In the last 20 years there have been lots of remakes of classic brands and names from films to cars and even golf clubs. Whilst it can be viewed as almost a dead cert marketing wise, whatever the product, it has to have echoes of the past combined with modern performance in order to be credible.
Having 're-imagined' the Big Bertha, Warbird soles and Great Big Bertha, Callaway now return the Steelhead name to the market with the Steelhead XR irons.
Whilst there were many Steelhead models the X-12 and X-14 stood out for me as the Kings before the X-16 and later models went to Vegas and ate burgers. Thankfully it is the X-14 that the Steelhead XR is based on and looking at the badge on the back or putting it down at address was like going back in time.
This is the classic Callaway look with a mid-sized top-line, a long head and a relatively small offset to offer some margin for error, but not alienate too many lower handicappers.
The finish is a bit shinier all over than the Callaway XR Irons which subconsciously translates into 'better player' and there is nothing here to dissuade the high single figure player either.
Visually the Steelhead XR face looks a pretty similar shape to the current XR heads, which are made of, urm, steel...
However the hosel sees the return of another Callaway favourite, the S2H2. If you remembered that this stands for Short Straight Hollow Hosel then give yourself a golf geek point.
Have another bonus if you know that this shorter hosel saves weight in the hosel area to improve the MOI and moves the CG horizontally to the centre of the face, which is good for feel and performance.
I've always found that any club using this style of hosel usually feels very solid at impact and the Steelhead XR is no different.
However the Steelhead XR is not just a trip down memory lane as the head has been given Callaway's fastest 360 Face Cup that increases the COR by 2.4% on the standard XR to 0.825, just shy of the 0.83 legal limit for woods.
This extra speed comes from allowing the edges of the thin face to flex in a more efficient way it impact to increase the ball speed.
So yes, the Steelhead XR irons do go a long way, but distance is not what irons are really about. You need a collection of about eight or nine of the things to cover a range of around 100 yards in equal gaps.
Therefore you can't have a bionic hot spot in the middle and dead spaces across the face. This is where the Steelhead XR stands out as the forgiveness and performance around the face is very consistent to make this one of the most powerful and forgiving irons in the market.
The lower lofted longer irons are really where you feel the power of the new Face Cup as the 6 and especially the 4-iron sound fast, feel fast and look fast in flight.
The longest shot with the 4-iron was going as far as the Steelhead XR 4-hybrid despite having a shorter shaft. However it was not as consistent, as you would expect, hence why the average is lower on the SkyTrak results below.
Compared to other game improvement irons in this sector the Steelhead XR had a similar launch, but a higher average level of spin for me, so this will suit mid to slow swing speed players. With a choice of four lofts in the hybrid up to 6H at 28° there are plenty of options available through Callaway custom fitting to get the right set make up.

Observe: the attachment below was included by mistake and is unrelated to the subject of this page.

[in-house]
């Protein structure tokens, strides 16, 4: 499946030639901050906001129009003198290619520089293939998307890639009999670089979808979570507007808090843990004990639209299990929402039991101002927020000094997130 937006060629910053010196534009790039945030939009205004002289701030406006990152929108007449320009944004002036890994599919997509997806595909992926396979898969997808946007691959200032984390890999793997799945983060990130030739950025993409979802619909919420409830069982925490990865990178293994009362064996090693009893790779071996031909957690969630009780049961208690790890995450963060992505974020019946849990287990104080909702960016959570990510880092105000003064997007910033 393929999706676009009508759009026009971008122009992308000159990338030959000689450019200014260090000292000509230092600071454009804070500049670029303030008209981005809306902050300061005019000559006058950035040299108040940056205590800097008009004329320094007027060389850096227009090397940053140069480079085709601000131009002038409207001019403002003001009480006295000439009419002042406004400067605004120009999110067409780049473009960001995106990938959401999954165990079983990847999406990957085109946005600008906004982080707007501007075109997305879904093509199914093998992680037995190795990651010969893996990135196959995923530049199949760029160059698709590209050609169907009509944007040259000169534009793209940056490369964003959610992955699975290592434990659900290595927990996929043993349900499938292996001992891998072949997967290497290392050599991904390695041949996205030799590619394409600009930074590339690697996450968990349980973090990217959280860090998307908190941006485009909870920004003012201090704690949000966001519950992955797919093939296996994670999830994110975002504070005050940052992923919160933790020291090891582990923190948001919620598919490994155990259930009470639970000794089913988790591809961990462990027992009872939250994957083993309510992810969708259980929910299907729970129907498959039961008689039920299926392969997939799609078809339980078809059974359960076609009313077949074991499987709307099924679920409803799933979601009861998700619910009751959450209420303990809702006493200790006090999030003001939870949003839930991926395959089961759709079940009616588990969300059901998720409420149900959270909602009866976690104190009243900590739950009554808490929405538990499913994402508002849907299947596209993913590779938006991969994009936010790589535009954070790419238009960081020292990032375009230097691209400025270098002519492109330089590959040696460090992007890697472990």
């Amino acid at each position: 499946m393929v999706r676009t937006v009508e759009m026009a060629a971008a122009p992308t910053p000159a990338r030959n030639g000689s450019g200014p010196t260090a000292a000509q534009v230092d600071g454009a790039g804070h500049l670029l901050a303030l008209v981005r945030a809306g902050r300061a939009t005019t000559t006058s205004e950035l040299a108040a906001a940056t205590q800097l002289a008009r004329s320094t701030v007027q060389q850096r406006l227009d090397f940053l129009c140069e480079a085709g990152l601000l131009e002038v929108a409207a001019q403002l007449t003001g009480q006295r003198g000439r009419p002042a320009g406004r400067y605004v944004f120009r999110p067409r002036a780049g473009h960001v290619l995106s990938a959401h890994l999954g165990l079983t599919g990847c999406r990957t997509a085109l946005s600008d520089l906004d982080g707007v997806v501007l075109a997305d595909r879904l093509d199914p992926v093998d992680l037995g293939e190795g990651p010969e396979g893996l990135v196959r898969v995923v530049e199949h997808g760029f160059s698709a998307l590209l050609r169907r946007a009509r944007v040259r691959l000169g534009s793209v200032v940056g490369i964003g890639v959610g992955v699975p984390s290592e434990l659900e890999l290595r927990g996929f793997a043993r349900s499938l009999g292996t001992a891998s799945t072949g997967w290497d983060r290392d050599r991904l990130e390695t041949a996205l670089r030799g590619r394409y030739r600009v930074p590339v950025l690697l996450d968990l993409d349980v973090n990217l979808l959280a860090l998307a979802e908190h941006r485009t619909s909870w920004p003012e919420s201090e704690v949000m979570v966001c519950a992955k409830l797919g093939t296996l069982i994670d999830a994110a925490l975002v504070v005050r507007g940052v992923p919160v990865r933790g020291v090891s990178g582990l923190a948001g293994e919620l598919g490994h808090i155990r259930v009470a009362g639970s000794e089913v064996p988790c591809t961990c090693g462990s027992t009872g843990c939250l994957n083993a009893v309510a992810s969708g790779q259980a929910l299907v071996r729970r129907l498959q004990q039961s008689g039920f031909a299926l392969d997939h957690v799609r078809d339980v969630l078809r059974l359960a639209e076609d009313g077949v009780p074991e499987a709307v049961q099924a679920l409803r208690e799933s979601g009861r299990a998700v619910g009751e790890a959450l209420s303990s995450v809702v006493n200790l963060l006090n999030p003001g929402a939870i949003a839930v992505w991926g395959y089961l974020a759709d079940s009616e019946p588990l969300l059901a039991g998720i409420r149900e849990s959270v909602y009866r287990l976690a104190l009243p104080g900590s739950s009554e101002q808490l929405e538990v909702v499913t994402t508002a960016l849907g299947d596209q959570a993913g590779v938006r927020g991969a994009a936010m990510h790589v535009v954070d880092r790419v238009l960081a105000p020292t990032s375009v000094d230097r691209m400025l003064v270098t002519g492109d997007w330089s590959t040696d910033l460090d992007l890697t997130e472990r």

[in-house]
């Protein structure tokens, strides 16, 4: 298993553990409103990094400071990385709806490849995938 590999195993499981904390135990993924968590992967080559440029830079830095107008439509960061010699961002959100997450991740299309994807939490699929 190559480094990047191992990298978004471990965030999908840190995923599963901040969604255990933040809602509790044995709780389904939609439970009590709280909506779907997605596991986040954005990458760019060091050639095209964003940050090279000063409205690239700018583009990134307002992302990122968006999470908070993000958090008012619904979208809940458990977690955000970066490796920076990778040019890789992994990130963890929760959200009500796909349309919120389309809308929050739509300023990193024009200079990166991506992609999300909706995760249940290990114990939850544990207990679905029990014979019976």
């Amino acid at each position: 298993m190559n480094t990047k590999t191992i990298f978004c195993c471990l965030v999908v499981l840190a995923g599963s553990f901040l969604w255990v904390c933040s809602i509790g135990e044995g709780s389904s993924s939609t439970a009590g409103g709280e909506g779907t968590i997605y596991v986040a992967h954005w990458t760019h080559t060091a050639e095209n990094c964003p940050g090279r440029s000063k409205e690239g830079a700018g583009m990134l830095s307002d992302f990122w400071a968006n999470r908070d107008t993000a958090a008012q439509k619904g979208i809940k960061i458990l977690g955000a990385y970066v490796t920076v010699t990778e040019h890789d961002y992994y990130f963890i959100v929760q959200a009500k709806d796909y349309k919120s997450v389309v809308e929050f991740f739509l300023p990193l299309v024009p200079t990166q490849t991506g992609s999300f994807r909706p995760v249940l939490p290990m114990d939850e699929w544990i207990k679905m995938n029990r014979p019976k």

The shorter irons feel and sound solid and as you move up the set the cavity in the back gets bigger and so does the sound.
It's not a bad sound, just a little more hollow and Callaway has done well to keep it in character and bring out those powerful vibes.
Callaway has modified the CG in each head to position it in the right place for forgiveness and launch. In the long irons it is lower down and in the short irons it is higher up to reflect the impact positions on the face.
This is achieved by a 'Snubber', which is a piece of steel infused polyurethane between the body and the face, shown in red below, that lowers the CG and absorbs unwanted vibrations at impact to help the sound and feel.
Sometimes the short irons in these types of sets can look a bit clunky, but right down to the wedge the top line stays midsized and the offset very manageable.
The P wedge is very strong at 44° so you will probably need to go down to the 49° A wedge before transitioning into your specialist wedges.
There is a choice of custom shafts through the Callaway custom fitting service, but the stock True Temper XP95 Stepless steel shaft is light and provides good feel to help maximise performance.
Overall I really like the Steelhead XR and not only because of the familiar looks. The performance is very good and the combination of power and forgiveness feels great at impact and has you clubbing down with a smile on your face, especially with the longer irons.
Callaway say that they are not replacing anything in their range and in some ways they aren't. The Steelhead XR has a larger head than the Callaway XR irons and more style than the rounded looking Callaway Apex CF16, so for high single figure to teen handicaps I would have the Steelhead XR any day.
The small offset and mid flight could see these in single figure handicap bags as a set, or as long irons blended with different Callaway short irons. In the original Steelheads there was usually a Pro version which came with a more compact head and less offset and these were the bee's knees. There is no confirmation yet on whether there will be a similar version of the Steelhead XR, but if so, low handicappers could be in for trip down memory lane soon too.